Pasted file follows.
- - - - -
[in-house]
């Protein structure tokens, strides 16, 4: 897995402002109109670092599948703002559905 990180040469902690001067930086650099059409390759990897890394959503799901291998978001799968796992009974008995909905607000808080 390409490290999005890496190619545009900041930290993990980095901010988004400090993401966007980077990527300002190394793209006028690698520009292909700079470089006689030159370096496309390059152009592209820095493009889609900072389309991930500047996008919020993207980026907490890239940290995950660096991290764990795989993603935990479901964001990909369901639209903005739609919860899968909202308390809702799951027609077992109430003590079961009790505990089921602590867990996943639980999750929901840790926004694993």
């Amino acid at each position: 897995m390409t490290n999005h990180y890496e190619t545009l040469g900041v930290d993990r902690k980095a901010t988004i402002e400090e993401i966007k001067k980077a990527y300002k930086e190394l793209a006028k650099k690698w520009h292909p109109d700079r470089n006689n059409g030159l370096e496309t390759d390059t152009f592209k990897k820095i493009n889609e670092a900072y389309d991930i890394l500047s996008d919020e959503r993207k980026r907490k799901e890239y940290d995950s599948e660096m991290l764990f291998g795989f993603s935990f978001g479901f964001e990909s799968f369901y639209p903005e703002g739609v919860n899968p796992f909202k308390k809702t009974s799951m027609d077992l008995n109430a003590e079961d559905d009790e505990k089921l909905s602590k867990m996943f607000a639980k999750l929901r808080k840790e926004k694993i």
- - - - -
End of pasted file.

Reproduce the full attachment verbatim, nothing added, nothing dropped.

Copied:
[in-house]
């Protein structure tokens, strides 16, 4: 897995402002109109670092599948703002559905 990180040469902690001067930086650099059409390759990897890394959503799901291998978001799968796992009974008995909905607000808080 390409490290999005890496190619545009900041930290993990980095901010988004400090993401966007980077990527300002190394793209006028690698520009292909700079470089006689030159370096496309390059152009592209820095493009889609900072389309991930500047996008919020993207980026907490890239940290995950660096991290764990795989993603935990479901964001990909369901639209903005739609919860899968909202308390809702799951027609077992109430003590079961009790505990089921602590867990996943639980999750929901840790926004694993």
């Amino acid at each position: 897995m390409t490290n999005h990180y890496e190619t545009l040469g900041v930290d993990r902690k980095a901010t988004i402002e400090e993401i966007k001067k980077a990527y300002k930086e190394l793209a006028k650099k690698w520009h292909p109109d700079r470089n006689n059409g030159l370096e496309t390759d390059t152009f592209k990897k820095i493009n889609e670092a900072y389309d991930i890394l500047s996008d919020e959503r993207k980026r907490k799901e890239y940290d995950s599948e660096m991290l764990f291998g795989f993603s935990f978001g479901f964001e990909s799968f369901y639209p903005e703002g739609v919860n899968p796992f909202k308390k809702t009974s799951m027609d077992l008995n109430a003590e079961d559905d009790e505990k089921l909905s602590k867990m996943f607000a639980k999750l929901r808080k840790e926004k694993i």